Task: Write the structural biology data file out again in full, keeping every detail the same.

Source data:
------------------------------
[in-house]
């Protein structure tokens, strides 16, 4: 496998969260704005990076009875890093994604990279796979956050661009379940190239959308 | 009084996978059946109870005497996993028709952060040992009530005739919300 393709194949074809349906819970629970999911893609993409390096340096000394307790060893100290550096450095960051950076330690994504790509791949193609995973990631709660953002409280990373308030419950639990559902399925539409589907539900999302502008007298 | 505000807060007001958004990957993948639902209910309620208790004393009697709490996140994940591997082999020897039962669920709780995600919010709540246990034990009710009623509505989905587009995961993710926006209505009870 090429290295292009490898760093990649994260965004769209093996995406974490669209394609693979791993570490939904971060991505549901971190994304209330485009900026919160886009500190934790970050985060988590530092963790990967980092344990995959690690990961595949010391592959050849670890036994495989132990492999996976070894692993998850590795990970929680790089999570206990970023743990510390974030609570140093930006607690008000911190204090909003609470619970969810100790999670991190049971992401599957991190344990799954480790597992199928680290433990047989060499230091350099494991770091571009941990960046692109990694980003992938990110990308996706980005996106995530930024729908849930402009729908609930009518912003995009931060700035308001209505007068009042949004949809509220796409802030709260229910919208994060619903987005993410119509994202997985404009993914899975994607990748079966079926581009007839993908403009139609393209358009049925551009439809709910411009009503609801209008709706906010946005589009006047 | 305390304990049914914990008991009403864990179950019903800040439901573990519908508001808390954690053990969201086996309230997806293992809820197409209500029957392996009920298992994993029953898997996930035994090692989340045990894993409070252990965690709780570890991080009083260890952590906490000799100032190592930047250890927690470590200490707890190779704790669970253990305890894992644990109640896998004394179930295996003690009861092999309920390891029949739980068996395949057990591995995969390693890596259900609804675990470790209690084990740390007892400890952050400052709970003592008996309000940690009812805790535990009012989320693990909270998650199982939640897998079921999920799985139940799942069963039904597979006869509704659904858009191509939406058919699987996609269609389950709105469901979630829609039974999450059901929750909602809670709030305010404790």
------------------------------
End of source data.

[in-house]
């Protein structure tokens, strides 16, 4: 496998969260704005990076009875890093994604990279796979956050661009379940190239959308 | 009084996978059946109870005497996993028709952060040992009530005739919300 393709194949074809349906819970629970999911893609993409390096340096000394307790060893100290550096450095960051950076330690994504790509791949193609995973990631709660953002409280990373308030419950639990559902399925539409589907539900999302502008007298 | 505000807060007001958004990957993948639902209910309620208790004393009697709490996140994940591997082999020897039962669920709780995600919010709540246990034990009710009623509505989905587009995961993710926006209505009870 090429290295292009490898760093990649994260965004769209093996995406974490669209394609693979791993570490939904971060991505549901971190994304209330485009900026919160886009500190934790970050985060988590530092963790990967980092344990995959690690990961595949010391592959050849670890036994495989132990492999996976070894692993998850590795990970929680790089999570206990970023743990510390974030609570140093930006607690008000911190204090909003609470619970969810100790999670991190049971992401599957991190344990799954480790597992199928680290433990047989060499230091350099494991770091571009941990960046692109990694980003992938990110990308996706980005996106995530930024729908849930402009729908609930009518912003995009931060700035308001209505007068009042949004949809509220796409802030709260229910919208994060619903987005993410119509994202997985404009993914899975994607990748079966079926581009007839993908403009139609393209358009049925551009439809709910411009009503609801209008709706906010946005589009006047 | 305390304990049914914990008991009403864990179950019903800040439901573990519908508001808390954690053990969201086996309230997806293992809820197409209500029957392996009920298992994993029953898997996930035994090692989340045990894993409070252990965690709780570890991080009083260890952590906490000799100032190592930047250890927690470590200490707890190779704790669970253990305890894992644990109640896998004394179930295996003690009861092999309920390891029949739980068996395949057990591995995969390693890596259900609804675990470790209690084990740390007892400890952050400052709970003592008996309000940690009812805790535990009012989320693990909270998650199982939640897998079921999920799985139940799942069963039904597979006869509704659904858009191509939406058919699987996609269609389950709105469901979630829609039974999450059901929750909602809670709030305010404790």